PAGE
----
Swimming World Presents “How They Train – Maddie Kauahi”

Event 33 - Women's 100 Free

How They Train 

Maddie Kauahi

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Well into her senior season, 5-8 sprint freestyler Madison Kauahi is an 11-time NCAA All-American. In 2018, she was named the Southern California Intercollegiate Athletic Conference (SCIAC) Swimmer of the Year. Her individual wins in the 50 and 100 yard freestyles (23.30, 50.82) and anchoring four winning relays helped propel Pomona-Pitzer to its second conference title in three years.

Says her coach, Jean-Paul Gowdy,

“Maddie is the anchor for our team. She keeps us steady and allows her teammates to compete with a little more confidence. She’s been the anchor to every important women’s relay since the fall of her freshman year. She’ll tell you she gets more nervous than anyone. I try to believe that, but she always flips a switch when the race begins, and is unflappable under pressure.

KAUAHI SET
“One of her favorite sets—and best—is 10 x 25s free on 1:00. I’ve seen her hold 11.8 or 9 for the entire set,” says Gowdy. “She’ll also go 10 x 100s on 1:30 and hold 1:01s and keep up with all our distance and mid-distance women. What she does best, though, as a sprinter is consistently hit her target tempos in practice, whether at the beginning or end of a long day, before or after a lift.”

Maddie Kauahi progression of times chart

To read more about how Maddie trains with coach Jean-Paul Gowdy,
check out the full article in the March 2019 issue of Swimming World Magazine, available now!

Swimming World subscribers can download this issue in the Swimming World Vault!

SW March 2019 Cover 800x1070

[PHOTO CREDIT: PETER H. BICK]

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FEATURES

016 BUCKLE UP!
by Dan D’Addona
It has been four in a row for the Longhorns, but last year was the closest yet—with no less than three teams having a mathematical shot to win the team title heading into the final relay! Expect more of the same at this year’s men’s NCAAs.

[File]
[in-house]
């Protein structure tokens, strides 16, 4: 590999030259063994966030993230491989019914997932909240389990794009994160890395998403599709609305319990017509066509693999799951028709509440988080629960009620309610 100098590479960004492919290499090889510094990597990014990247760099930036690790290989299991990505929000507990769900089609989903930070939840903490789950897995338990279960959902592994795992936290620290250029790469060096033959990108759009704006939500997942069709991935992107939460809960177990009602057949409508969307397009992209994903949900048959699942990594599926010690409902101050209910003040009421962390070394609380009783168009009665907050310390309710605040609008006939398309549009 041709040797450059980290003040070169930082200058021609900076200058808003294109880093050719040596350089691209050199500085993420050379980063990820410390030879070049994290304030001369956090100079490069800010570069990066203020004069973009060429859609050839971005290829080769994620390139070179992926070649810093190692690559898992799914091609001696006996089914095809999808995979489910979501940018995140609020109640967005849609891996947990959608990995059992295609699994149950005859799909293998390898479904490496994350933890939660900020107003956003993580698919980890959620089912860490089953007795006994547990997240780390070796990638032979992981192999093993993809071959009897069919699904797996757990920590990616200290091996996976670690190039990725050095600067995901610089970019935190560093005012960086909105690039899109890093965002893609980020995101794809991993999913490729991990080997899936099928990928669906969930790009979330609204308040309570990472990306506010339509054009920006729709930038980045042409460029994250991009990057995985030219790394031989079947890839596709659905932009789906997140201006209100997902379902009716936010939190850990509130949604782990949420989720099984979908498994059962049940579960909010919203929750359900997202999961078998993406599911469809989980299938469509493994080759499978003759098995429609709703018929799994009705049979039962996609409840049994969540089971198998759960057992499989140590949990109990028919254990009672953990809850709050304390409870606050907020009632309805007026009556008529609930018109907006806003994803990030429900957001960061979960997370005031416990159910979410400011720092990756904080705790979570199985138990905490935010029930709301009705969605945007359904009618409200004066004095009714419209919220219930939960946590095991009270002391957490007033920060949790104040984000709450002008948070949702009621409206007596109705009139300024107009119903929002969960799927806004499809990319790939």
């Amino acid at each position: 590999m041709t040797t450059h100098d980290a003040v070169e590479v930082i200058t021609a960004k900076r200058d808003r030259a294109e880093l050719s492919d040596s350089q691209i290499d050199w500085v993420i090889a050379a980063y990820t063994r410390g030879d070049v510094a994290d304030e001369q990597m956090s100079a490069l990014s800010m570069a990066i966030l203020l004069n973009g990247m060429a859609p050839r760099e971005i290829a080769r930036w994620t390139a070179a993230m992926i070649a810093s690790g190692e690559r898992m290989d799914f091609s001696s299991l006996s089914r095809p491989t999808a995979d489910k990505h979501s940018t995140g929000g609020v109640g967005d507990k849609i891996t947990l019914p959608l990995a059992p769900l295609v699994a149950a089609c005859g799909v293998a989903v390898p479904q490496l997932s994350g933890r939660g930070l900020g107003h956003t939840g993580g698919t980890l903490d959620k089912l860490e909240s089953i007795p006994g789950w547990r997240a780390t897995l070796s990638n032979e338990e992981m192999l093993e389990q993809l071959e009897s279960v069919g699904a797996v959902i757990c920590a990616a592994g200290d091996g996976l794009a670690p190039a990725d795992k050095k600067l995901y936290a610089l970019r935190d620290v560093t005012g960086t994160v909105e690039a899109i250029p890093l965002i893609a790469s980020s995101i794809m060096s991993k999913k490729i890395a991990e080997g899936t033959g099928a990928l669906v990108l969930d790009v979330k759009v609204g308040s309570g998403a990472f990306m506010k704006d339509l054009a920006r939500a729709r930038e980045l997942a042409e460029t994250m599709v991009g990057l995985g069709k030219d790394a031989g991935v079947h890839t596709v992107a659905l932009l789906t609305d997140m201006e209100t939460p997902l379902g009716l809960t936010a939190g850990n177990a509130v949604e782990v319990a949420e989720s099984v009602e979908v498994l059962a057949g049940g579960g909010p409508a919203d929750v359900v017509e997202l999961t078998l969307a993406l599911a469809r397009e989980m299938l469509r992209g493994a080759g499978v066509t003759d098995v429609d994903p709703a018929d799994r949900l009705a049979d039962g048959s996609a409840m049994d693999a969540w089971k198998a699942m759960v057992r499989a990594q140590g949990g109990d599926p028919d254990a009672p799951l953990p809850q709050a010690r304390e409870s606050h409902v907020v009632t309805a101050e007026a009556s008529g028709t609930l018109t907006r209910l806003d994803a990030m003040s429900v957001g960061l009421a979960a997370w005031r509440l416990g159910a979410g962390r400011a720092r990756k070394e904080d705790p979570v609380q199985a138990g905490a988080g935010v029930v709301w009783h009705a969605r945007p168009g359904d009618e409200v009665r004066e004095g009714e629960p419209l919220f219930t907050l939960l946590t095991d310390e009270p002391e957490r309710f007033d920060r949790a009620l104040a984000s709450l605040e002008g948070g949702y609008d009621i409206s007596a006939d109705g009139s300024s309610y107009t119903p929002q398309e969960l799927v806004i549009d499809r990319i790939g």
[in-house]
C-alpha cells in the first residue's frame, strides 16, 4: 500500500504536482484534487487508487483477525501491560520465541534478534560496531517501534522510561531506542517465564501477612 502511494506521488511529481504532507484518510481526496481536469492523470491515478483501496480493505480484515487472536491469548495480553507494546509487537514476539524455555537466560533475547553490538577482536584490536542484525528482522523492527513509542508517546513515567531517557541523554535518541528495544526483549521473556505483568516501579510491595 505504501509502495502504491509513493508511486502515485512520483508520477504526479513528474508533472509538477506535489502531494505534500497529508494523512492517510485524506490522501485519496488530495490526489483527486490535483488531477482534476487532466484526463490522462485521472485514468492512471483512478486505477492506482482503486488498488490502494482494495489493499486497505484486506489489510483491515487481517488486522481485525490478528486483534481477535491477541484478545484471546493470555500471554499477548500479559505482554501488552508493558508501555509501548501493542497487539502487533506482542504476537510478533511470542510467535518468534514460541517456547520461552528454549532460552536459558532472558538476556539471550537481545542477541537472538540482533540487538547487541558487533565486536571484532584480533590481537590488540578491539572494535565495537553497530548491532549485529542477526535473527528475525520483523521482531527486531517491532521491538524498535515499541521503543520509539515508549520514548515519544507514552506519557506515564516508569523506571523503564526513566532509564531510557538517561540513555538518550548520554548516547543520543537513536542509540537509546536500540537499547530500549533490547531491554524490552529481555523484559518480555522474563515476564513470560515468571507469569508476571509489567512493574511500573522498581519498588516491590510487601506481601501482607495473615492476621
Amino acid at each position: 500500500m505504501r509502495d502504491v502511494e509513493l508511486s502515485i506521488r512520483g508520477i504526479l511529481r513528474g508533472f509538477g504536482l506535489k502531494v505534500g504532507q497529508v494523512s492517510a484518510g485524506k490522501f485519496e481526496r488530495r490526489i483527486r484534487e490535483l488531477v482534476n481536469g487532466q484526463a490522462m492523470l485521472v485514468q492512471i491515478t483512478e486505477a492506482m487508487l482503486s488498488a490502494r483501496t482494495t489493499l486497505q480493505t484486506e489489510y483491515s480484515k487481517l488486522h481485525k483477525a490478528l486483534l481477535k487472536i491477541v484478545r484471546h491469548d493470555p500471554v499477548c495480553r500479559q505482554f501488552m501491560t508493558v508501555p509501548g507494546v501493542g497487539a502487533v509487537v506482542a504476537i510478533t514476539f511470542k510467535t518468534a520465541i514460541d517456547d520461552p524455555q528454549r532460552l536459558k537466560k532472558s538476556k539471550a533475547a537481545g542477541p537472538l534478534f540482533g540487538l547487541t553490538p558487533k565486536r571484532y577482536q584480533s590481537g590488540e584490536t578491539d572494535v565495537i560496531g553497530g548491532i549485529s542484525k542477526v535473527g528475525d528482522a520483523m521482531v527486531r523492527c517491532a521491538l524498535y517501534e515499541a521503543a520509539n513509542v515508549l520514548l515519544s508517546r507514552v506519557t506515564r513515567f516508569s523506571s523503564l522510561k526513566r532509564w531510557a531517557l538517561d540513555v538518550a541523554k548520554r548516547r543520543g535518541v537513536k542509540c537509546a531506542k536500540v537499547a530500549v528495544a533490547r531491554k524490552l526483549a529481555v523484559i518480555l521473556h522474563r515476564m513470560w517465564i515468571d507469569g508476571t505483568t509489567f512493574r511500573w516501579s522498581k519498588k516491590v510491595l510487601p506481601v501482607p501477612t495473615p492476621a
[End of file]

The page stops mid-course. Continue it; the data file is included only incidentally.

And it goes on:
020 STILL STANFORD
by Dan D’Addona
Stanford dominated last year’s women’s Division I NCAAs, and even though the Cardinal are favored to win their third straight championship, this year’s meet should be different.

016 BUCKLE UP!
by Dan D’Addona
It has been four in a row for the Longhorns, but last year was the closest yet—with no less than three teams having a mathematical shot to win the team title heading into the final relay! Expect more of the same at this year’s men’s NCAAs.

020 STILL STANFORD
by Dan D’Addona
Stanford dominated last year’s women’s Division I NCAAs, and even though the Cardinal are favored to win their third straight championship, this year’s meet should be different.

023 ELITE TO REPEAT?
by Andy Ross and Cathleen Pruden
In NCAA Division II and III swimming and diving, the same elite teams seem to battle it out for the national championship each year. Both the Queens women’s and men’s squads have realistic shots at winning five titles in a row at D-IIs, while in D-III, Emory’s women will be looking for their 10th straight title, and Denison’s men are poised to win their third championship in four years.

026 BLUE-COLLAR SWIMMER
by David Rieder
Cal’s Andrew Seliskar has put in the hard work to enable him to swim at a higher level. He loves the sport, and he knows that if he wants to be successful at swimming, he has to be fully invested into it.

COACHING

010 LESSONS WITH THE LEGENDS: GUS STAGER
by Michael J. Stott

014 SPECIAL SETS: SEASON-LONG AND CHAMPIONSHIP PREP FOR 10-AND-UNDERS
by Michael J. Stott
When an elite swimmer shines, sunlight occasionally falls on the athlete’s coach. In the ensuing excitement, what is often overlooked is the contribution made years earlier by the 10-and-under coach who set the foundation for success and possible stardom by teaching proper mechanics, motivation and a love of the sport.

030 WHAT COACHES CAN LEARN FROM SWIMMERS (Part 1)
by Michael J. Stott
At first blush, education might appear to be a one-way street. Teachers teach, students learn. Same with sports—coaches give instruction, athletes absorb and, hopefully, execute. But time on the job often reveals a different dynamic. In the first of a two-part series, Swimming World shares epiphanies where swimmer interaction fundamentally altered coaching behavior.

040 Q&A WITH COACH JEAN-PAUL GOWDY
by Michael J. Stott

042 HOW THEY TRAIN: MADDIE KAUAHI
by Michael J. Stott

TRAINING

013 DRYSIDE TRAINING: EXERCISE EQUIPMENT SERIES—DUMBBELLS
by J.R. Rosania

JUNIOR SWIMMER

045 UP & COMERS: DANIEL BRANON
by Taylor Brien

COLUMNS & SPECIAL SECTIONS

008 A VOICE FOR THE SPORT
009 BEYOND THE YARDS
019 OFFICIAL WORD
025 DID YOU KNOW? TRACY CAULKINS
032 2019 SWIM CAMP DIRECTORY
044 HASTY HIGH POINTERS
046 GUTTER TALK
048 PARTING SHOT

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